Setting, Character, Incident

Every writer knows that setting, character and incident are the three vital ingredients in any story. In other words, a story needs to take place somewhere, involve somebody, and something has to happen. There also needs to be some line of desire for a story to work - your character has to want something. 

Last week, I found myself getting a bit bored with making embroidered flowers and purely decorative designs inspired by Rosemary McLeod's book of vintage textile projects. I fancied a change, and decided to combine my two favourite crafts - writing short stories and sewing, and see if I could create some narrative textiles.

You might recall a post from last year about a series of pop-up cards I made using various illustrations from Frankie magazine. I remembered the potential I saw in the silhouettes of the cut-out images and thought that felt versions of these might work well as appliqu├ęd details on fabric. I also remember that my sister Therese left a comment on that post, remarking on the narrative she observed in the pop-up cards I made. She wrote: 'Hmmm, interesting. There's something of the caged domestic goddess here, comforted by, but quietly rebelling against her own constructed bliss…shadows looming, arms outstretched, handles reaching into the abyss…I like it.'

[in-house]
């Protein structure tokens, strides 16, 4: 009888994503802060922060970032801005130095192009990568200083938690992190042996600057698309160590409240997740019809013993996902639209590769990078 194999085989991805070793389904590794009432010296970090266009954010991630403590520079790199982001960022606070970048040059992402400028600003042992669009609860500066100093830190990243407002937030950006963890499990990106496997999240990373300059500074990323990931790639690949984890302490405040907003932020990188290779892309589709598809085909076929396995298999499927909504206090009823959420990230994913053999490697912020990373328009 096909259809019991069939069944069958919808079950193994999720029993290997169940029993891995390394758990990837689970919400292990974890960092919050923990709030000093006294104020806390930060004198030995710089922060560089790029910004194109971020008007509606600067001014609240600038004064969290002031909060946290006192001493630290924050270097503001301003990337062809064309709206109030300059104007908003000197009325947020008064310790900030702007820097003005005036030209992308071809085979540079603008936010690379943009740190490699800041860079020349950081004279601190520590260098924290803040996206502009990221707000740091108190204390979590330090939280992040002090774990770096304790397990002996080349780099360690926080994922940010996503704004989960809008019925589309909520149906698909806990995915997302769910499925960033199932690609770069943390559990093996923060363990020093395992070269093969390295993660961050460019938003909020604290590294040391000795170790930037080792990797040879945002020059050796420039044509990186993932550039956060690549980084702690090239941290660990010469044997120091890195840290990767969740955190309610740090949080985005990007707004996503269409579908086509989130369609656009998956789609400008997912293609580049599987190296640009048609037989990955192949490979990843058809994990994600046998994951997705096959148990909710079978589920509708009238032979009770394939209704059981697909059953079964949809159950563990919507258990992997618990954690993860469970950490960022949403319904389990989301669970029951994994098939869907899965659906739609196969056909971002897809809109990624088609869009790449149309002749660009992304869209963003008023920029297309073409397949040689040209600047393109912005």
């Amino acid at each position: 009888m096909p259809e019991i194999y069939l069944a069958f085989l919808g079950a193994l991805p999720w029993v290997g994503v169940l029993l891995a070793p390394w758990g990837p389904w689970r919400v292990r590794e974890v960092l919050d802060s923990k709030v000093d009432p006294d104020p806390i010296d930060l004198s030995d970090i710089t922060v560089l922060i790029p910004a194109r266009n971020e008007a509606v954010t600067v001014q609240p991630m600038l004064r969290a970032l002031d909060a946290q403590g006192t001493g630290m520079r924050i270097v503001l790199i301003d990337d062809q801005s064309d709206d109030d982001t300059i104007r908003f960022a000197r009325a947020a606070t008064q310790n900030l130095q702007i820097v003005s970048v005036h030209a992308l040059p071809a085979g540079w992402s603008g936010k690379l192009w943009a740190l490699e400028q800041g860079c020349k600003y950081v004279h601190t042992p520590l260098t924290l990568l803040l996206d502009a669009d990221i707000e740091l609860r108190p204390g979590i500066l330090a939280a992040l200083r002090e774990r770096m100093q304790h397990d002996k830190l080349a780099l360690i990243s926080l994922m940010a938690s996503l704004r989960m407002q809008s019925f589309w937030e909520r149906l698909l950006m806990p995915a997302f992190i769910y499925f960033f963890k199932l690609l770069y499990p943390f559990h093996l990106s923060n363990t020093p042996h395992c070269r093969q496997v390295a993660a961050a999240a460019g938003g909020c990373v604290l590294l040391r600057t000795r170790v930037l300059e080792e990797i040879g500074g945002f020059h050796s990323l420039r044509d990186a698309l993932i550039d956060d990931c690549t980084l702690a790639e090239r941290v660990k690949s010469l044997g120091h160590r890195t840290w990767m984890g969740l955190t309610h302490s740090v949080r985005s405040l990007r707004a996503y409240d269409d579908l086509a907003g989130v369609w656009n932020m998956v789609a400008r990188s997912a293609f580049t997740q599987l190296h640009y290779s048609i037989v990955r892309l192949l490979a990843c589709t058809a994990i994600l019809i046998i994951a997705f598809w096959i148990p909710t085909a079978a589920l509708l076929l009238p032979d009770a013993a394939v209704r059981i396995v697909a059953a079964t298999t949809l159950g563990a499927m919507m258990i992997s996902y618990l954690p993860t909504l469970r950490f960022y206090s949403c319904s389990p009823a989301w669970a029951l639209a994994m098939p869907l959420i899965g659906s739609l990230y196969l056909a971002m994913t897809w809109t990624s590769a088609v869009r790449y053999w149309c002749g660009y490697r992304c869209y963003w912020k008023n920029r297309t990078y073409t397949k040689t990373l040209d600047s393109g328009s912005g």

I set to work mocking up a textless narrative composition that could generate a variety of stories. I thought of the reaching boy as the main character, desperate to escape from his restrictive life. Jack thought the black silhouette of a girl with her hand outstretched was the central character, torn between her commitment to her family, and her love for the orange man, who she is reaching towards.

I tacked all the pieces to the red wool background and carefully sewed them in place with very small stitches. 

I like the way that the design resembles panels from a cartoon. I think I can do more with this device to suggest an unfolding narrative. I'm going to turn this one into a bag, but I'll definitely develop the idea of sewn stories further.


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